Monday,23 October, 2017
Current issue | Issue 1165, (19 - 25 September 2013)
Monday,23 October, 2017
Issue 1165, (19 - 25 September 2013)

Ahram Weekly

Land of Turquoise

Doaa El-Bey sees what the Brotherhood is up to these days, and Gamal Nkrumah resumes the Syrian watch

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Al-Ahram Weekly

While the clampdown on terrorist groups continued in Sinai, the Muslim Brotherhood (MB) escalated its defiance by calling for civil disobedience on Sunday. Newspapers followed the efforts of the Armed Forces and police in Sinai, the trial of MB members and the outcome of the civil disobedience campaign.

Al-Ahram on Monday quoted the army as saying “No return from Sinai until terrorism is uprooted”.

Al-Shorouk on Sunday quoted a military source as stating “Terrorist organisations in Sinai lose 1,500 armed members”.

In reference to the calls for civil disobedience in the underground train stations, Al-Youm Al-Sabei on Monday had “Battle of the underground fails” and Al-Akhbar website wrote “Trial of 242 Morsi supporters for confrontation in Ramses Square”.

Mohamed Al-Hawari praised the efforts of the Armed Forces and police in returning Sinai, or the Land of Turquoise, to Egypt after uprooting terrorism that killed civilians.

Al-Hawari pointed to the fact that the Armed Forces were never lenient in defending Sinai ever since the days of the Pharaohs. “Thus, the army cannot leave that part of the land to a group of terrorists to ruin it in the name of Islam while their practices are distant from the teachings of Islam.”

Al-Hawari underlined “we support the efforts of the Armed Forces to uproot terrorists in Sinai which was unfortunately given further ground under president [Mohamed] Morsi who released them from prison in order to support his failed rule.”

No leader in the MB, he added, can refute the statements of Mohamed Al-Beltagi who said that terrorist acts in Sinai would stop the moment Morsi is reinstated as a president. That is enough evidence of the coordination between the MB and the terrorist groups on Sinai.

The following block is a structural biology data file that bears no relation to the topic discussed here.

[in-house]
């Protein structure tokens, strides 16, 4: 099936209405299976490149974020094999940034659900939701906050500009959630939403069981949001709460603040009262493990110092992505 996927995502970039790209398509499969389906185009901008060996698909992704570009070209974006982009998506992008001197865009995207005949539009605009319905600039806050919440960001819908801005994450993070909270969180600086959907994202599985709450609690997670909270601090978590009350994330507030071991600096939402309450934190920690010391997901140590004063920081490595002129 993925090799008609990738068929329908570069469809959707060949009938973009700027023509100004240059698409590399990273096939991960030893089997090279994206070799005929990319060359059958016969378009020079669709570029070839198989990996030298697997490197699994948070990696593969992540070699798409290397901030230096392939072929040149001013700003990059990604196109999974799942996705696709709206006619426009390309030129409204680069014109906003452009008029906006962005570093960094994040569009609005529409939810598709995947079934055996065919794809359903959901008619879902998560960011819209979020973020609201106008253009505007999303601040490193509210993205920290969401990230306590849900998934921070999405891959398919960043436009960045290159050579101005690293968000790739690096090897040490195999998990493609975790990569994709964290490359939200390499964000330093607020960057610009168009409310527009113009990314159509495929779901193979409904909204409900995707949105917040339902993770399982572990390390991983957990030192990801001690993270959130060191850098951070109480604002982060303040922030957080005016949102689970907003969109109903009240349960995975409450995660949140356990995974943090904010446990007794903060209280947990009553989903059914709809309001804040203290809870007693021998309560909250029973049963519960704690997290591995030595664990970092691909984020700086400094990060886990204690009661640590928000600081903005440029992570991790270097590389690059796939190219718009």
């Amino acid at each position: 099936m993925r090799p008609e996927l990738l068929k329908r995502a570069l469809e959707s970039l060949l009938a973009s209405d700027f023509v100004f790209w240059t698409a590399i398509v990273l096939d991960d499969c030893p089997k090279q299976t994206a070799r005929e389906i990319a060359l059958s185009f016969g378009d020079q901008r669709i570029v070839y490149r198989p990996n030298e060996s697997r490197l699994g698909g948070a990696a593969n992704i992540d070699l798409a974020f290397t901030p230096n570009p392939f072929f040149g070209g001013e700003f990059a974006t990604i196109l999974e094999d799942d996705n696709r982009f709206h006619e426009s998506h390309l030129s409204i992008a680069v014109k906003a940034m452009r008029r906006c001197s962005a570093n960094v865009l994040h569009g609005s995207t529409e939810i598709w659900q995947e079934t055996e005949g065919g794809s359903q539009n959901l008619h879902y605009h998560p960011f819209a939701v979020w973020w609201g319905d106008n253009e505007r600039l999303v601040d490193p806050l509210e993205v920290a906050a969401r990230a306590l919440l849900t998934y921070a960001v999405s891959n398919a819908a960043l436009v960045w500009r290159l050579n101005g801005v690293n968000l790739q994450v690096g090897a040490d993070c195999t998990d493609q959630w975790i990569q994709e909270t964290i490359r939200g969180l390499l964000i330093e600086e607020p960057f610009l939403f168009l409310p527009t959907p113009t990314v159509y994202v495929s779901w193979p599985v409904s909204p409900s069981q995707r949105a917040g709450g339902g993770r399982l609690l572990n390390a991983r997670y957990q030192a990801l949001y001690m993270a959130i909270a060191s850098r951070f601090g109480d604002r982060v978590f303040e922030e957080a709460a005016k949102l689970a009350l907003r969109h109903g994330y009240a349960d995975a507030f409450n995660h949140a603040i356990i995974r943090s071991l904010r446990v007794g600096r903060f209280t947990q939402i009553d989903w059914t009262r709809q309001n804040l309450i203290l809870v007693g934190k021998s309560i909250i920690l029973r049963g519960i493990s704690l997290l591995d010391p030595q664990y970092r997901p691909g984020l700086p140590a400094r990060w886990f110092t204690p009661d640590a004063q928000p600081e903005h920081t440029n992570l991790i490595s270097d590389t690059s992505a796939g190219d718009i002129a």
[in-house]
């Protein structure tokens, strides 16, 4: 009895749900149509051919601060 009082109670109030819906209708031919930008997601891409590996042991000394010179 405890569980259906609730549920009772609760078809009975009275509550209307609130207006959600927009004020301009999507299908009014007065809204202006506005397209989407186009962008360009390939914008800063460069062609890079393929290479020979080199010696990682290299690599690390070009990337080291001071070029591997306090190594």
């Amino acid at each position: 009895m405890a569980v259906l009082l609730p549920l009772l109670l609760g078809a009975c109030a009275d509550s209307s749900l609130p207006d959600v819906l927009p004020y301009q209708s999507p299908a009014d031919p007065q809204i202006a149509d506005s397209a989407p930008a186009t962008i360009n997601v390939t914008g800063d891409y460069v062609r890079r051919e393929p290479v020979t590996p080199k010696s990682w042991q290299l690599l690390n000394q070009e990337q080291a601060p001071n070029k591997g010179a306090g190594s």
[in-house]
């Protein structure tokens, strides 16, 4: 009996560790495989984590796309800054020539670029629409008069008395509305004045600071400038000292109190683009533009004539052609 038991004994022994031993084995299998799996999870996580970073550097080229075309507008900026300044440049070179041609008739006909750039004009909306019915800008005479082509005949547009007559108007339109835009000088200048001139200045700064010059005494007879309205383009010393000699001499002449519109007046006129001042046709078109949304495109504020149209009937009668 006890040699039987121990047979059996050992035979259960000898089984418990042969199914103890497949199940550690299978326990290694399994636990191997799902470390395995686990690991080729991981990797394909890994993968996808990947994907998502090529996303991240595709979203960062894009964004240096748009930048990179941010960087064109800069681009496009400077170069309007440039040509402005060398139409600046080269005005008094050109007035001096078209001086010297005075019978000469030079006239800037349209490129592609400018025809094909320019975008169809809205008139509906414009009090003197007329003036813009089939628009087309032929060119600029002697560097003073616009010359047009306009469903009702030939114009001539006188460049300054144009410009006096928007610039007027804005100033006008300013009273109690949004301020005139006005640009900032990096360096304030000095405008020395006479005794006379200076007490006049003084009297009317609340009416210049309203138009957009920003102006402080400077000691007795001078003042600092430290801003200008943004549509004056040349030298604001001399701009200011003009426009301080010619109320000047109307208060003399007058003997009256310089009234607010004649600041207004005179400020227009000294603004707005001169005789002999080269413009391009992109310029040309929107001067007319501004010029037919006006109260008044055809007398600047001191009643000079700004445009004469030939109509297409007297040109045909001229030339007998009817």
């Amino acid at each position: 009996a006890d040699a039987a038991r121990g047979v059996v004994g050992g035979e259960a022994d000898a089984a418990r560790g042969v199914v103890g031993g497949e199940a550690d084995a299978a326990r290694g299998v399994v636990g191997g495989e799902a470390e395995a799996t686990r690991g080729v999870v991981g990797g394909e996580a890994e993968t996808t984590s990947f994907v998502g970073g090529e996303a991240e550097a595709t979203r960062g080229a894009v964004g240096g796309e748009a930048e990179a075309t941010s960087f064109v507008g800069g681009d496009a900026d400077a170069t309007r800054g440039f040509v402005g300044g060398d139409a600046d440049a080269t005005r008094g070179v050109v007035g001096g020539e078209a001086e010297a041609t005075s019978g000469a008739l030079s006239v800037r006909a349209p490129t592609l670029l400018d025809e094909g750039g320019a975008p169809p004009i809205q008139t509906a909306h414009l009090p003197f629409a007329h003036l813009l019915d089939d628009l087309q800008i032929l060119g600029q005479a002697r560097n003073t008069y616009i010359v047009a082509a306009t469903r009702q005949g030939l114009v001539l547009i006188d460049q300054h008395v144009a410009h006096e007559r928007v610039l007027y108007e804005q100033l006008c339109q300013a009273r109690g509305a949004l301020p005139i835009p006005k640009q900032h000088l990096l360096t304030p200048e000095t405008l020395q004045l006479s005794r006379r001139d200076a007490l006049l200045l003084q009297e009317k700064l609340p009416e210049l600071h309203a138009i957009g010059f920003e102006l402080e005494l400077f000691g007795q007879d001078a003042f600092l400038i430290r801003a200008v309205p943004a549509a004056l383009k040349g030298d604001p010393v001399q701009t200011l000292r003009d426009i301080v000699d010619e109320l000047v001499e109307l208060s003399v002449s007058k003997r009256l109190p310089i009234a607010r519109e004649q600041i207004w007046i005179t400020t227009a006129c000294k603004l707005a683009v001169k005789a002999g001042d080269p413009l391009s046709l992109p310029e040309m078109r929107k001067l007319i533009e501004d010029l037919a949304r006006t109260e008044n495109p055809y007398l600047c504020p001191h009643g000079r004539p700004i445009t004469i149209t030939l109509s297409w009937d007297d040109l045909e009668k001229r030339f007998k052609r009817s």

“Sinai will be purged of all hubs of terrorism and will enjoy development and prosperity for its citizens and all Egyptians,” Al-Hawari wrote in the official daily Al-Akhbar.

Writers noted that the MB’s calls for civil disobedience on Sunday fell on deaf ears. They failed to spread chaos and cause traffic jams as planned. The editorial of the independent daily Al-Youm Al-Sabei noted that the MB called for protests in the underground metro stations, blocking all fly-overs and doing everything to paralyse traffic. The newspaper saw these attempts as an act of revenge against the Egyptian people who would suffer most from these measures.

The editorial added that one’s wonder doubles given the fact that these retaliatory measures are taken against the people who will cast their vote in the next elections. “How can the MB take revenge on the people and in the meantime want their vote in the elections?” the edit questioned.

Most probably, the edit added, the MB dropped the people from its calculations and lost all hope that it would take part in future elections. Thus, it decided to ruin its relationship with the public.